From tiny acquisitions to massive conglomerate combinations, Wall Street's urge to merge remains strong. How can we tell the dealmakers from the dealbreakers?

Breaking down the buildup
To help, we'll turn to the 120,000-plus investors in Motley Fool CAPS. Our data suggests that top-rated stocks offer the best opportunity to capture the best returns. A combination of two companies with high CAPS ratings should bode well for the new firm's future results, while a high-rated company that joins a lower-rated one may benefit one set of investors more than the other.

Despite troubles in the capital markets, the deals won't stop; they simply might involve more stock and less cash. Here are a handful of recently announced deals and offers, and the ratings for each participating company on CAPS' five-star scale:

Acquirer

CAPS Rating

Target

CAPS Rating

Deal Price

Johnson & Johnson (NYSE:JNJ)

*****

Mentor

***

$1.1 billion

Sierra Wireless (NASDAQ:SWIR)

****

Wavecom

**

$276.1 million

Thomson Reuters

**

Paisley

NR

undisclosed

Research In Motion (NASDAQ:RIMM)

**

Certicom

NR

$66 million (Canadian)

Electricite de France

NR

Nuclear operations of Constellation Energy (NYSE:CEG)

NR

$4.5 billion

Autodesk

****

iLogic Technology

NR

undisclosed

Fairfax Financial (NYSE:FFH)

****

Northbridge Financial

NR

$686 million

CAPS ratings courtesy of Motley Fool CAPS; NR = not rated.

A merger of equals?
With growth rates slowing in the smartphone market, Research In Motion's Storm and Bold models were a welcome contribution to its efforts to fend off Apple's (NASDAQ:AAPL) iPhone, which quadrupled its sales from the year before. The RIM launch didn't go perfectly; delays in shipments contributed to the company's recent decision to cut earnings guidance. But RIM's reports of strong third- and fourth-quarter sales are encouraging. A successful hostile bid for Certicom would strengthen RIM's position in wireless digital encryption technology.

CAPS member Foliobuilder doesn't think RIM should be trading higher, though, given the headwinds the company still faces:

RIMM has been all about the enterprise side; RIMM is trying to sell its products to the consumer, but people areh't rushing out to buy a new $200 phone when their old phone is working just fine. Meanwhile Apple is eating RIMM's lunch because they have the consumer side and are now encroaching on the enterprise side. RIMM is levered to Wall Street; the loss of jobs on Wall Street negatively affected RIMM's bottom line. AAPL is expected to have a very strong qtr., and they are very stiff compeition for RIMM.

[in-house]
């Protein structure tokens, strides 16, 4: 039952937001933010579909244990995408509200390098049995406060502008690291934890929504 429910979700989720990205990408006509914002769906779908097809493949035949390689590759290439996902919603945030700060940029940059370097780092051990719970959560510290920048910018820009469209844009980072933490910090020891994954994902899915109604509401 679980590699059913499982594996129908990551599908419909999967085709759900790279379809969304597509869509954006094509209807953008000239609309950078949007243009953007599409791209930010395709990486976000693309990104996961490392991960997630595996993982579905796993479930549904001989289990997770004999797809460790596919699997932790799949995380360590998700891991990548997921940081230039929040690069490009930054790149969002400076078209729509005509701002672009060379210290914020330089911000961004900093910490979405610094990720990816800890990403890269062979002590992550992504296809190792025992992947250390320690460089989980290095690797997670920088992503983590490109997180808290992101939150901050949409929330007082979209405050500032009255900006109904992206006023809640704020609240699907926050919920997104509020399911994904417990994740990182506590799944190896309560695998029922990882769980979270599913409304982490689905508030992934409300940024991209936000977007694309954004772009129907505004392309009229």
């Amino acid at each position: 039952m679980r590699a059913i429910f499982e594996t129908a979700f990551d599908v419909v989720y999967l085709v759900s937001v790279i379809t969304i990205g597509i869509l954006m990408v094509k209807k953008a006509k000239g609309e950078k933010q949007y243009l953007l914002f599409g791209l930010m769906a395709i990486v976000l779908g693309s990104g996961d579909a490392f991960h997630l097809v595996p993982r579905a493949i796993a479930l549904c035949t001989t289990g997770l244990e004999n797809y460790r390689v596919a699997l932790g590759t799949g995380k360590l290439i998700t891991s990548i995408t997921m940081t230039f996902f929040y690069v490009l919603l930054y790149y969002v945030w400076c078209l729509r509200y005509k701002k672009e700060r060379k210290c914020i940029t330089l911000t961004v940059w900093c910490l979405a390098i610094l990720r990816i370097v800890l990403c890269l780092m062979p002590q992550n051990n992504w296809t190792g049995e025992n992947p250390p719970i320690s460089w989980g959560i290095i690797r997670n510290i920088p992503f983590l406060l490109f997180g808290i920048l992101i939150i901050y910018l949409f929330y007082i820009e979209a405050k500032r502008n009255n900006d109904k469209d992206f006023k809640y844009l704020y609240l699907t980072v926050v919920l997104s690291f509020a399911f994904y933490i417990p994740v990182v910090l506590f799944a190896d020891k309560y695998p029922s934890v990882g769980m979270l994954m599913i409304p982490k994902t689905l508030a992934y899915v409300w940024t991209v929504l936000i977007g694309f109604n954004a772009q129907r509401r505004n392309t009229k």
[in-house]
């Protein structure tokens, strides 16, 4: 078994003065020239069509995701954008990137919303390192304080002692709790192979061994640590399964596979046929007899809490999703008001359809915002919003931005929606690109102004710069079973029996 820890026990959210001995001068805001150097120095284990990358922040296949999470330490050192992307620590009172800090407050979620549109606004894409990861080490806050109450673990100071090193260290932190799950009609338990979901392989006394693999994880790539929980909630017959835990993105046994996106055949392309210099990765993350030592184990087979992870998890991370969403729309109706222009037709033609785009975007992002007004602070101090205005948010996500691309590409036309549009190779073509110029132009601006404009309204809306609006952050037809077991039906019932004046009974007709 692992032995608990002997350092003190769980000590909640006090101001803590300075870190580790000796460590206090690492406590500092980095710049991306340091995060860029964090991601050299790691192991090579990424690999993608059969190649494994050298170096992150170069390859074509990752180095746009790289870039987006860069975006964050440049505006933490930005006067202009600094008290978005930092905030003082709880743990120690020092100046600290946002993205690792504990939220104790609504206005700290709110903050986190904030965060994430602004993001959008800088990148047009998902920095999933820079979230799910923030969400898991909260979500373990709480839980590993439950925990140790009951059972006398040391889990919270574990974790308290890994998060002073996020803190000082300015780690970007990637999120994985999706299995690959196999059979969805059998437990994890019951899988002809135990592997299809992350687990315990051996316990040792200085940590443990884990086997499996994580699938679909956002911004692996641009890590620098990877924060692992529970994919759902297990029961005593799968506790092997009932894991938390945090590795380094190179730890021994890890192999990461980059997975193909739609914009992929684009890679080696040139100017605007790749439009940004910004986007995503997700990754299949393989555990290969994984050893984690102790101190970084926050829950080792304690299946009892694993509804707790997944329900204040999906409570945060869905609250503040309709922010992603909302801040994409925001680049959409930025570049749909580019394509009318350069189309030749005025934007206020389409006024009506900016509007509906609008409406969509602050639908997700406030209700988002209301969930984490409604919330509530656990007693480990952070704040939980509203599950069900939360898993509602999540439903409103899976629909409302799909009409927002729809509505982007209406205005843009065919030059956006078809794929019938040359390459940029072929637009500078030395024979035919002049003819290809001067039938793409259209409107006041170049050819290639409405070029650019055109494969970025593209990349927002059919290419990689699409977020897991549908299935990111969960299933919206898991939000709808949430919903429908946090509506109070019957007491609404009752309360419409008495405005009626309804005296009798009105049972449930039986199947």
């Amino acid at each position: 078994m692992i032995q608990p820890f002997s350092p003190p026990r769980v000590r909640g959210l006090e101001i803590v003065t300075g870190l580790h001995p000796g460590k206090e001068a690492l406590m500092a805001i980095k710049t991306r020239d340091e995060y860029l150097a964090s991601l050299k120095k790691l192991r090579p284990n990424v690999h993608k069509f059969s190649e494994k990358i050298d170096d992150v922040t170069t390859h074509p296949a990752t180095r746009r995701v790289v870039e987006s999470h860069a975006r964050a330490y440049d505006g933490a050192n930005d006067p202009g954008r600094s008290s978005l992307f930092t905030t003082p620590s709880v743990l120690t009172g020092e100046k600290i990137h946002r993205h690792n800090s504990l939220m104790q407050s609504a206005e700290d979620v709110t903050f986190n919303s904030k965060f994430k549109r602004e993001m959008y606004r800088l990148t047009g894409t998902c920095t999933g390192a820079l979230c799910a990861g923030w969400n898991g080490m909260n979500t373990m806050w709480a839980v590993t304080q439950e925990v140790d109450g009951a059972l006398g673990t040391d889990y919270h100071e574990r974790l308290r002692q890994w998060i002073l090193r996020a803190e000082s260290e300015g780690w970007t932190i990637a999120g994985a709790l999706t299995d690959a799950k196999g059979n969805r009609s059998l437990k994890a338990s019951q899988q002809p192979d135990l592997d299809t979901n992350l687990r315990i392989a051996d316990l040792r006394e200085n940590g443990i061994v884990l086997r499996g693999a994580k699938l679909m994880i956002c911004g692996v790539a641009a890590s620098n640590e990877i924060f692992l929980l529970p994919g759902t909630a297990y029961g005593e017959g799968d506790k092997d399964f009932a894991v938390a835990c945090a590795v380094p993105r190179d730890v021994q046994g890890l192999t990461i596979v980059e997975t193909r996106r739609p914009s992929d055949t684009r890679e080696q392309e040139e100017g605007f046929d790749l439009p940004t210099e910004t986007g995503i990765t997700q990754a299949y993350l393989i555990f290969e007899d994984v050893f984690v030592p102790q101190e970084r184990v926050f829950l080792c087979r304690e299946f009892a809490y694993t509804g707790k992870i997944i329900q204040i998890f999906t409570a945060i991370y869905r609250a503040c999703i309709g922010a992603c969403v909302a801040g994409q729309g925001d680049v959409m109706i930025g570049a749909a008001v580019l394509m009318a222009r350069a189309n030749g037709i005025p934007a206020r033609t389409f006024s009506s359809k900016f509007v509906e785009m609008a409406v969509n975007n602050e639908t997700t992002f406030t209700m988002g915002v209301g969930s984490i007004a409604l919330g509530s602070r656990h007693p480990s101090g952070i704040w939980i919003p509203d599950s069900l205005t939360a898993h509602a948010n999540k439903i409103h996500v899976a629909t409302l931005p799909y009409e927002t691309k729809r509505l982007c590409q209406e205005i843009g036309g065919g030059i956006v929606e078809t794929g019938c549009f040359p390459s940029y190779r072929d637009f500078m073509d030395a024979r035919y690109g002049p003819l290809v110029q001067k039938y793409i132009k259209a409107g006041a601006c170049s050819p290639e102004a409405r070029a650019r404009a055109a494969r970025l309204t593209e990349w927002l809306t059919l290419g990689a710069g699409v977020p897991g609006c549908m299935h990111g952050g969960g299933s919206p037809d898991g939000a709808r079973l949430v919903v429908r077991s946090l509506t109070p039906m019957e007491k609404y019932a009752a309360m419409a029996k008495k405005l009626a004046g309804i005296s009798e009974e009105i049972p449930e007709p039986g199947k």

The nuclear option
It'll be hard for Constellation Energy to pass up France's offer of $4.5 billion for its nuclear operations. After all, that's just a little less than what Berkshire Hathaway's (NYSE:BRK-A) MidAmerican was willing to pay for the whole business. But don't cry for Buffett -- as usual, he'll be coming away with a pretty payday in the end, even if Constellation backs out: $175 million, plus interest, as a break-up fee.

Back in October, CAPS member Schmacko figured there were some arbitrage gains to be made in waiting for Buffett's deal to close. With the shares jumping 10% yesterday on the new bid, his patience seems to be paying off.

Bought some today at $22.75. Assuming the takeover deal goes through (cash deal @ $26.50/share) that's a roughly 16.5%, which in today's market is nothing to shake a stick at. Their annual dividend yield is currently over 8%.

A value-added offer
What's your take on these deals? Let us know on Motley Fool CAPS. While there, you can start your own research on these or other stocks. Read a company's financial reports, scrutinize key data and charts, and examine the comments your fellow investors have made, all from a stock's CAPS page. There's more than you think.

Johnson & Johnson is a Motley Fool Income Investor recommendation. Berkshire Hathaway is a Motley Fool Inside Value selection. Berkshire Hathaway and Apple are Motley Fool Stock Advisor recommendations. The Fool owns shares of Berkshire Hathaway. Try any of our Foolish newsletter services free for 30 days.

Fool contributor Rich Duprey does not have a financial position in any of the stocks mentioned in this article. You can see his holdings here. The Motley Fool has a disclosure policy.